`Time Traveller' by Roger Williams, Cover Publishing, will be available from WH Smith from 6 November (pounds 2.50)

Independent Partners; Do you need financial advice on your investments, pension or insurance? Book a free consultation with an independent Financial Adviser at VouchedFor.co.uk

Arts and Entertainment
'The Archers' has an audience of about five million
radioA growing number of listeners are voicing their discontent; so loudly that even the BBC's director-general seems worried
Arts and Entertainment
Henry VIII played by Damien Lewis
tvReview: Scheming queens-in-waiting, tangled lines of succession and men of lowly birth rising to power – sound familiar?
Sport
tennisLive: Follow all the updates from Melbourne as Murray faces Czech Tomas Berdych in the semi-final
News
Sir David Attenborough
people
PROMOTED VIDEO
Life and Style
Young girl and bowl of cereal
food + drink
News
Comic miserablist Larry David in 'Curb Your Enthusiasm'
peopleDirector of new documentary Misery Loves Comedy reveals how he got them to open up
Sport
football
News
i100
Life and Style
Virtual reality headset: 'Essentially a cinema screen that you strap to your face'
techHow virtual reality is thrusting viewers into frontline of global events and putting film-goers at the heart of the action
Arts and Entertainment
Ready to open the Baftas, rockers Kasabian are also ‘great film fans’
musicExclusive: Rockers promise an explosive opening to the evening
Life and Style
David Bowie by Duffy
fashion
Arts and Entertainment
Hell, yeah: members of the 369th Infantry arrive back in New York
booksWorld War Z author Max Brooks honours WW1's Harlem Hellfighters in new graphic novel
News
advertisingVideo: The company that brought you the 'Bud' 'Weis' 'Er' frogs and 'Wasssssup' ads, has something up its sleeve for Sunday's big match
Arts and Entertainment
tv
News
i100
Environment
Dame Vivienne Westwood speaking at a fracking protest outside Parliament on Monday (AP)
environment
Finacial products from our partners
Property search
Latest stories from i100
Have you tried new the Independent Digital Edition apps?
Independent Dating
and  

By clicking 'Search' you
are agreeing to our
Terms of Use.

ES Rentals

    iJobs Job Widget
    iJobs Money & Business

    Ashdown Group: Market Research Executive

    £23000 - £26000 per annum + Benefits: Ashdown Group: Market Research Executive...

    Recruitment Genius: Technical Report Writer

    £25000 - £35000 per annum: Recruitment Genius: A Technical Report Writer is re...

    MBDA UK Ltd: Indirect Procurement Category Manager

    Competitive salary & benefits!: MBDA UK Ltd: MBDA UK LTD Indirect Procurement...

    Recruitment Genius: Web Developer - PHP

    £16500 - £16640 per annum: Recruitment Genius: This fast growing Finance compa...

    Day In a Page

    Isis hostage crisis: Militant group stands strong as its numerous enemies fail to find a common plan to defeat it

    Isis stands strong as its numerous enemies fail to find a common plan to defeat it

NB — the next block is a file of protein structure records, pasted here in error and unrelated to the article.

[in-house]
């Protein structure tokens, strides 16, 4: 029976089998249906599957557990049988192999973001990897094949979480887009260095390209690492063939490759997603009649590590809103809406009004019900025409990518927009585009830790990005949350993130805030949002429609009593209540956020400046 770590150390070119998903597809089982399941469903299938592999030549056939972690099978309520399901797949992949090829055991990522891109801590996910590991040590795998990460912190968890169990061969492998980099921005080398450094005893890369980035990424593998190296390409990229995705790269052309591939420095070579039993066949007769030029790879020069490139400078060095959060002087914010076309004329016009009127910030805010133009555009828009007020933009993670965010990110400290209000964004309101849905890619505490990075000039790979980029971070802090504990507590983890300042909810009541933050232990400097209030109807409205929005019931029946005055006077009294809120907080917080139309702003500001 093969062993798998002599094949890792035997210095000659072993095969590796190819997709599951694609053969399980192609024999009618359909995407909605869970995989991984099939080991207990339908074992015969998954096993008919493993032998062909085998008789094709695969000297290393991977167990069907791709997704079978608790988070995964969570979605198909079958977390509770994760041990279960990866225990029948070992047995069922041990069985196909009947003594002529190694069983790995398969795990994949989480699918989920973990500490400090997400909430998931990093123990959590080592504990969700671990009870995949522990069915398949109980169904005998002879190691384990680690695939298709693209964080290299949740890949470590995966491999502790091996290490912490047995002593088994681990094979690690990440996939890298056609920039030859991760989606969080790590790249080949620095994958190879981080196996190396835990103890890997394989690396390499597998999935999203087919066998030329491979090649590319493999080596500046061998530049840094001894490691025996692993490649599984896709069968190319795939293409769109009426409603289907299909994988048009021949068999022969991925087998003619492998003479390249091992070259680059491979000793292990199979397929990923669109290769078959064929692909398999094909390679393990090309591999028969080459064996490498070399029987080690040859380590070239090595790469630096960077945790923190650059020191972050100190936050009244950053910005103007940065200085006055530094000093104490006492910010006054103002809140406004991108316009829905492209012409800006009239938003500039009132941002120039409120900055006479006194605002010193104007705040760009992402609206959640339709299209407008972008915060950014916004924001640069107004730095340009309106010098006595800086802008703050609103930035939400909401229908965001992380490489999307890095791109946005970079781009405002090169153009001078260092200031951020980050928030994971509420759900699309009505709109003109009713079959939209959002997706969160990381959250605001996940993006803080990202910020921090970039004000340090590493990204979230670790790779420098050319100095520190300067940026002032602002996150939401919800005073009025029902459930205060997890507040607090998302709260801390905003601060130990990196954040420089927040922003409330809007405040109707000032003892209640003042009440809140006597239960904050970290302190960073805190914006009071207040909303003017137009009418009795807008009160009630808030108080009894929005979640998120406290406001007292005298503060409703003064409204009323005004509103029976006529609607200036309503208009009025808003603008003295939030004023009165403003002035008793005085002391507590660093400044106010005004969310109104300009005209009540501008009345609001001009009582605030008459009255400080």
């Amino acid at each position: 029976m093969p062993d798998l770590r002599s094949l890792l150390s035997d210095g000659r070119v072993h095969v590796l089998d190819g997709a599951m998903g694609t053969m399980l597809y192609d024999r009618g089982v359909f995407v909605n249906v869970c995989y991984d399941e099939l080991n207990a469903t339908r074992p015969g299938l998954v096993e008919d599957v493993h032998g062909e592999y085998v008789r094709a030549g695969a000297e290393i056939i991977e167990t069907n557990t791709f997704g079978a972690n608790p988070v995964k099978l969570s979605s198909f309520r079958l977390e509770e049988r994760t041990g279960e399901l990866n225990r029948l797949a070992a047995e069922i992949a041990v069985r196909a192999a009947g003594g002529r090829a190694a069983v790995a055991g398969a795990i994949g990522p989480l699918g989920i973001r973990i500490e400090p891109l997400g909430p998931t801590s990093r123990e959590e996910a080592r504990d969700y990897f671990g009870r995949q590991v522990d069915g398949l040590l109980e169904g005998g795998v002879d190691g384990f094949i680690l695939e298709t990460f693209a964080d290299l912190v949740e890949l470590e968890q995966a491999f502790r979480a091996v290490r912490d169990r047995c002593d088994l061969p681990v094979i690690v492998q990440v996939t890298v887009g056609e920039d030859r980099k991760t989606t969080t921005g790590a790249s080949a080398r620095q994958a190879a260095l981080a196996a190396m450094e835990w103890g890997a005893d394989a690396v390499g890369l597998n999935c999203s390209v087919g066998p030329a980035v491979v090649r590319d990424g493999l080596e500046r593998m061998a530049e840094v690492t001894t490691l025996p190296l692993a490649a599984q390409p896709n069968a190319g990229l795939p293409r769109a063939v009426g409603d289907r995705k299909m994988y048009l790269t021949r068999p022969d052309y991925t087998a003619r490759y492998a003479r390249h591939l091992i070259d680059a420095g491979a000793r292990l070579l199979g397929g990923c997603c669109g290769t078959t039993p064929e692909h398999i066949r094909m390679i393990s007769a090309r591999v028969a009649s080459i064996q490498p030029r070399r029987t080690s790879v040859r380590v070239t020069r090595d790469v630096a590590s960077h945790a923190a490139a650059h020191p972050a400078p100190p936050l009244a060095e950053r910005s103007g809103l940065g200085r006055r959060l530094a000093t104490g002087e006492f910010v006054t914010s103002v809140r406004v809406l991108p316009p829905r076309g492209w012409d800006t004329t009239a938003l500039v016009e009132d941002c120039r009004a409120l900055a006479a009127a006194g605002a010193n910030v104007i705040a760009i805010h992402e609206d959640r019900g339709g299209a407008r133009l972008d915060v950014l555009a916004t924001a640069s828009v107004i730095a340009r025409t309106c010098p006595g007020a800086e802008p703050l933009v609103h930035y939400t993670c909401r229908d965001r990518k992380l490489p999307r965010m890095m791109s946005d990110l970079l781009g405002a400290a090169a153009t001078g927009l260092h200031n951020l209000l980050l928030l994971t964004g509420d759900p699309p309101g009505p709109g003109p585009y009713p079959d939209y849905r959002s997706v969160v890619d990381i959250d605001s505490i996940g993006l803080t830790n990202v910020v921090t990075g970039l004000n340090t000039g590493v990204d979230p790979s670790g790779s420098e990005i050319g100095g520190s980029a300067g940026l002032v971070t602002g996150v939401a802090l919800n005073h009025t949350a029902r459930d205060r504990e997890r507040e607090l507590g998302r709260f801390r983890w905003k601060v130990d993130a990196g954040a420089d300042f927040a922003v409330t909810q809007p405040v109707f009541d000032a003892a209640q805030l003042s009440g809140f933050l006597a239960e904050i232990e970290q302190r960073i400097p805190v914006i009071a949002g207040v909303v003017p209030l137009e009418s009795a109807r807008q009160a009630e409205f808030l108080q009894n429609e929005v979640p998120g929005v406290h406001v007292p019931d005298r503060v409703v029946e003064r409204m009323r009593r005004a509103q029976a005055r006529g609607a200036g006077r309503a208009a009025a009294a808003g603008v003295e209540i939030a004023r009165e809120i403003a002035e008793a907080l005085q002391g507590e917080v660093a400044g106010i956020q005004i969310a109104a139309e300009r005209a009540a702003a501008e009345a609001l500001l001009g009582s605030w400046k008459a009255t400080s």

The jihadis are being squeezed militarily and economically, but there is no sign of an implosion, says Patrick Cockburn
    Virtual reality thrusts viewers into the frontline of global events - and puts film-goers at the heart of the action

    Virtual reality: Seeing is believing

    Virtual reality thrusts viewers into the frontline of global events - and puts film-goers at the heart of the action
    Homeless Veterans appeal: MP says Coalition ‘not doing enough’

    Homeless Veterans appeal

    MP says Coalition ‘not doing enough’ to help
    Larry David, Steve Coogan and other comedians share stories of depression in new documentary

    Comedians share stories of depression

    The director of the new documentary, Kevin Pollak, tells Jessica Barrett how he got them to talk
    Has The Archers lost the plot with it's spicy storylines?

    Has The Archers lost the plot?

    A growing number of listeners are voicing their discontent over the rural soap's spicy storylines; so loudly that even the BBC's director-general seems worried, says Simon Kelner
    English Heritage adds 14 post-war office buildings to its protected lists

    14 office buildings added to protected lists

    Christopher Beanland explores the underrated appeal of these palaces of pen-pushing
    Human skull discovery in Israel proves humans lived side-by-side with Neanderthals

    Human skull discovery in Israel proves humans lived side-by-side with Neanderthals

    Scientists unearthed the cranial fragments from Manot Cave in West Galilee
    World War Z author Max Brooks honours WW1's Harlem Hellfighters in new graphic novel

    Max Brooks honours Harlem Hellfighters

    The author talks about race, legacy and his Will Smith film option to Tim Walker
    Why the league system no longer measures up

    League system no longer measures up

    Jon Coles, former head of standards at the Department of Education, used to be in charge of school performance rankings. He explains how he would reform the system
    Valentine's Day cards: 5 best online card shops

    Don't leave it to the petrol station: The best online card shops for Valentine's Day

    Can't find a card you like on the high street? Try one of these sites for individual, personalised options, whatever your taste
    Diego Costa: Devil in blue who upsets defences is a reminder of what Liverpool have lost

    Devil in blue Costa is a reminder of what Liverpool have lost

    The Reds are desperately missing Luis Suarez, says Ian Herbert
    Ashley Giles: 'I'll watch England – but not as a fan'

    Ashley Giles: 'I'll watch England – but not as a fan'

    Former one-day coach says he will ‘observe’ their World Cup games – but ‘won’t be jumping up and down’
    Greece elections: In times like these, the EU has far more dangerous adversaries than Syriza

    Greece elections

    In times like these, the EU has far more dangerous adversaries than Syriza, says Patrick Cockburn
    Holocaust Memorial Day: Nazi victims remembered as spectre of prejudice reappears

    Holocaust Memorial Day

    Nazi victims remembered as spectre of prejudice reappears over Europe
    Fortitude and the Arctic attraction: Our fascination with the last great wilderness

    Magnetic north

    The Arctic has always exerted a pull, from Greek myth to new thriller Fortitude. Gerard Gilbert considers what's behind our fascination with the last great wilderness